Discord between Americans is already competently being sown by national media outlets across racial, gender and class lines. Belonging to one or another either places one on the right or wrong side of history. Another dividing line has become age. A New York Times article published recently claims the beginning of a generational conflict, but that exists to no discernibly greater extent than the past.
The article represents an approach to invoking generational differences and centers around “Ok boomer”, a retort members of Generation-Z and millennials have deployed against baby boomers who have derided younger generations. One person is selling apparel featuring the phrase. The birth of “Ok boomer”, the Times’ melodramatically writes, “marks the end of friendly generational relations”.
Of course, detachment of either generation from another is nothing new. It is a recurring meme, especially in American culture. Elders are said to be out of touch with societal standards while the young are said to be whiners who don’t know better.
But if it seems detached from reality to conclude based on a post from somewhere within the digital ether that the present is distinctly divided by generation, that’s because it is.
A myriad of factors shape individuals and entire generations that reveal themselves over time and are not premised on society’s real or perceived flaws. A popular explanation for millennials’ attitudinal disposition is that we’ve been opaquely shaped by 9/11, the Afghanistan and Iraq wars, and the 2008 recession. But those are unlikely to define us any more than the baby boomers are today defined by their role in the civil rights movement or their anti-war rebellion against the status-quo Greatest Generation during the Vietnam war. What purpose does it then serve to construct a story of generational conflict as a seismic “ending of generational relations”?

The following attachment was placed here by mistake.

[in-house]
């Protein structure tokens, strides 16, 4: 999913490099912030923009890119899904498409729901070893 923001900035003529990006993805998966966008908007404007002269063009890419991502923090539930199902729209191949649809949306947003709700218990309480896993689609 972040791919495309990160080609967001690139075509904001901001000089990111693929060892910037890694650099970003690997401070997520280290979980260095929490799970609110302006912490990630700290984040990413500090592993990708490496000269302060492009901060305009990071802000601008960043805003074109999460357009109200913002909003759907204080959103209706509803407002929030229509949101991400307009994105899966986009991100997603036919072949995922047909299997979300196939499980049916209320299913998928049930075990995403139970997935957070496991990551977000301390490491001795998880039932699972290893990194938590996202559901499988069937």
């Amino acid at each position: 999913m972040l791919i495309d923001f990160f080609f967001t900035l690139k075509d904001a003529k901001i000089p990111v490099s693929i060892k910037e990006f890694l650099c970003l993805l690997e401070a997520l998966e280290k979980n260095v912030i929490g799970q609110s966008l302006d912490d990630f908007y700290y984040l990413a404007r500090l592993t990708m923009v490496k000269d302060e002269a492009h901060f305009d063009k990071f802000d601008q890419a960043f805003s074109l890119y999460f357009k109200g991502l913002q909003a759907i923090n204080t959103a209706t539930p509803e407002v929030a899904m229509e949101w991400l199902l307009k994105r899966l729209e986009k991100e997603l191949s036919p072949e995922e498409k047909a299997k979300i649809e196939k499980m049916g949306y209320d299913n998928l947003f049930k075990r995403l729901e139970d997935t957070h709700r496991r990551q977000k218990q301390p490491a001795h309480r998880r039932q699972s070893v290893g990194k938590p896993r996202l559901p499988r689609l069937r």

The answer is politics. The generational conflict narrative does not exist to build bridges and holistically understand and reflect on generational differences. Rather, age — along with race, sex, and class — is being used by news media as proxies for political ideologies by attributing the salience of particular issues solely to one group. What have been presented as the trinity of generational issues that most animate younger Americans — climate change, economic inequality and gun violence — realistically are issues in which there is little daylight between younger and older generations.
This suggests the meaning behind “boomer” and the generational conflict emerging around it is more ideological. Yes, for teens using TikTok, “boomer” is a new way to express an old sentiment about elders. But for the politically hyper-engaged “boomer” will be shorthand for the inadequately woke, like former President Barack Obama, who do not subscribe to a set of predispositions espoused through maximalist rhetoric, identitarianism and vindictive classism.
That said, “boomer” did not come to be in an editorial vacuum.
Deriding Boomers acts as an indirect rebuttal of sorts to the equally reductionist narrative that blames millennials for “killing” everything from department stores to pet food to serendipity. Though not concocted by boomers or rooted in politics, this narrative tells millennials they possess less wealth relative to their parents because they blow their paychecks on avocado toast.
The counterargument is that millennials, by one measure or another, are victims of an economic climate that boomers have not sufficiently enhanced. The more nihilistic response weirdly overlaps with the boomer criticism by assuming little agency of millennials and even goes as far as to scorn millennials who enthusiastically hustle in the pursuit of purpose and self-sufficiency as pawns in a corporate dystopia.